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Fiona Horne on Witchcraft

Sept, 1998 - Rolling Stone

Fiona Horne in Red Dress

I practice witchcraft (namely wicca). This is a nature worshipping, Goddess oriented spiritual path that makes sense to me in a way that Catholicism, (strait) laced with all the obvious shortcomings of a patriarchal mind-set, never did throughout my childhood.

I have trouble believing in things a lot of witches are adamant about. Witchcraft has an enormously lush and varied pantheon of Goddesses and Gods -- embracing as it does expressions of human spirituality from many cultures. However, I don't believe in Goddesses and Gods -- that is I don't believe they exist in some perpetual reality dealing out judgment and assistance on call. I believe when I talk to the Goddess and God I am talking to parts of me. I am using archetypes and forms to access parts of myself to unleash potential -- to remember what I've forgotten -- to learn what I don't yet know.

I don't believe there are established divine plans, I believe you make your own. I don't believe in karma (as a hierarchical institution) and I don't believe in reincarnation -- all these things (most) witches take for granted.

I do believe the world answers according to the questions you ask of it. I ask witchy questions. I believe there are forces in nature that a witch can harness magickally and use to create and destroy. As a witch I believe my existence and reality is completely enmeshed with Gaia -- Mother Earth... Planet Consciousness.

My personal brand of witchcraft is fairly loose and unstructured which allows me flexibility. I do believe nothing stays the same -- especially when working magick -- the one spell often won't solve the same problem twice.

Witchcraft places your religion in your own hands -there's no definitive book written about it (you write your own "Book of Shadows").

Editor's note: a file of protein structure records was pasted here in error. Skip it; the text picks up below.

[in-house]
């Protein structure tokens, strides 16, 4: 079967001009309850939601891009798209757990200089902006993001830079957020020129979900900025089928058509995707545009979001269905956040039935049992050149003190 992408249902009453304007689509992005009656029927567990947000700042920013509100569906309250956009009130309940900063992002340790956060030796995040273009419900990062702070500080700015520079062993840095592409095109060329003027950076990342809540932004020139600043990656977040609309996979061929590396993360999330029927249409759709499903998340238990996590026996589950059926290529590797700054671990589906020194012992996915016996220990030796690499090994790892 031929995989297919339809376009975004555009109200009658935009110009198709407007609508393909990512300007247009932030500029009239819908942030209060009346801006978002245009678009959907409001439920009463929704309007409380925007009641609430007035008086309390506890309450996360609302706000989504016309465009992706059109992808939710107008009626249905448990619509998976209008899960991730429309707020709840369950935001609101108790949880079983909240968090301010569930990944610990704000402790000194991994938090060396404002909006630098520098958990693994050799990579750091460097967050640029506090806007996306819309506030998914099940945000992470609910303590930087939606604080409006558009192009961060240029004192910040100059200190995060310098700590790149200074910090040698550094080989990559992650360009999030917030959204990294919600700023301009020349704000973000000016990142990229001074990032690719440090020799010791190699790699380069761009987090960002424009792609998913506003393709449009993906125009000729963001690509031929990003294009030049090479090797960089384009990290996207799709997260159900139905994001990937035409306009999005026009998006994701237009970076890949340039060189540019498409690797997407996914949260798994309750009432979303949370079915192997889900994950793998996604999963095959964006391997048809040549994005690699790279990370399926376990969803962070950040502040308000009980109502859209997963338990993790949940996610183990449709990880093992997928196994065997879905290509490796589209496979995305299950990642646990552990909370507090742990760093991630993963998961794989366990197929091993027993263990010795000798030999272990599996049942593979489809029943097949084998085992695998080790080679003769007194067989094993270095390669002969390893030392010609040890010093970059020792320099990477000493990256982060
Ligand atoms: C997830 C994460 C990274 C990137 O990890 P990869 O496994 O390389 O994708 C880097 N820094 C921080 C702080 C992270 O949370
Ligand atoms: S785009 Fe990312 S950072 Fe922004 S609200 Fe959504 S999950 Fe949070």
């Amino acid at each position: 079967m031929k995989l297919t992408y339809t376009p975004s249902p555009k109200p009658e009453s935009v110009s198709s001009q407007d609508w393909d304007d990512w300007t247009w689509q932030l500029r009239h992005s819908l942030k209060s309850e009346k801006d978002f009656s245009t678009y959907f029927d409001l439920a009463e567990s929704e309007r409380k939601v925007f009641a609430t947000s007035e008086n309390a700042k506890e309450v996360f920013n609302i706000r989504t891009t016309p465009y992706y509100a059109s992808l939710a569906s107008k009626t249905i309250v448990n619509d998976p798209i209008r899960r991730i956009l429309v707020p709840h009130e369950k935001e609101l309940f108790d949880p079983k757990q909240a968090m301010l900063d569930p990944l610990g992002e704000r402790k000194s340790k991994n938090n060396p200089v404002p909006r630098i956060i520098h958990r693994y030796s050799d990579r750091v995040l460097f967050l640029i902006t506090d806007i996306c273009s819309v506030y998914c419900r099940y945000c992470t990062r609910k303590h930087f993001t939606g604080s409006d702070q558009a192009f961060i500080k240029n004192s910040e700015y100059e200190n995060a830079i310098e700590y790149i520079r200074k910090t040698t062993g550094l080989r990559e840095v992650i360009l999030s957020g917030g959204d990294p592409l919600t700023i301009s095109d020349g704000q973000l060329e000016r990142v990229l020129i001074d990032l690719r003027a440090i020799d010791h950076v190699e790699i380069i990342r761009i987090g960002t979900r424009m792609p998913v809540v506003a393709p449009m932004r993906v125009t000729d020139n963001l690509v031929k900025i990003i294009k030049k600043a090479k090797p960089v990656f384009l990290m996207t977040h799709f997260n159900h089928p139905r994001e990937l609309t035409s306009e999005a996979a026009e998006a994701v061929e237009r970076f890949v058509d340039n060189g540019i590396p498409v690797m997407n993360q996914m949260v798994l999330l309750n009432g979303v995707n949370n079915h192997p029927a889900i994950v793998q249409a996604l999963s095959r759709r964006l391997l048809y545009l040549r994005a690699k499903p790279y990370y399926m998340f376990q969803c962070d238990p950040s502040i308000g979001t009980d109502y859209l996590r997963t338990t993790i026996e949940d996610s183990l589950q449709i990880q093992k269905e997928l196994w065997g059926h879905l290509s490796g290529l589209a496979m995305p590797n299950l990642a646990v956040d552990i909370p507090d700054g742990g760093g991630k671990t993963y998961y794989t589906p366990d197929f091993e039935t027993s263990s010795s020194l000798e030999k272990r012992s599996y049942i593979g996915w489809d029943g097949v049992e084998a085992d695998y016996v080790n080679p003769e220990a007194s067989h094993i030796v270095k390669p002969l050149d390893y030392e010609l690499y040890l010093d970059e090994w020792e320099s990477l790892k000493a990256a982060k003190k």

There's no one way of going about it but there are three "Laws":

  • Do what you want but harm none.
  • As you send out, so returns threefold.
  • Do what you want but don't interfere with another's free will.

A lot of people believe in a religion because it helps them fear death less -- they can go to heaven, can be reborn as a greater (or lesser) creature -- or a witch can go to Summerland (a witch's heaven) until it is time to be reborn. I believe what happens when you die is what you think will happen. You see what you want to see in those last infinite seconds before final shutdown. I don't expect I'll see much except my life flash before my eyes -- and one last goodbye.

One of the reasons I started doing music was because I wanted to feel immortal -- I wanted to leave something behind, something others could enjoy (life is more about giving than taking). Maybe that's why so many of my song lyrics haul themselves up a mystical mountain. As a witch I believe every second counts, that every minute has the potential to be infinitely long and short -- that time is an illusion that I can play with. I'm not racking up points on a spiritual scorecard -- the way I choose to experience my life is a personal choice that isn't under anyone or any God's jurisdiction. It's important and unimportant, essential and unessential -- it is what it is, what I am and what I do.

Witchcraft provides for me a framework -- a multifaceted, holographic one at that -- in which to explore my life. It's what has worked best for me so far.

Fiona Home is the author of "Witch" and the former singer with Sydney band Def FX.


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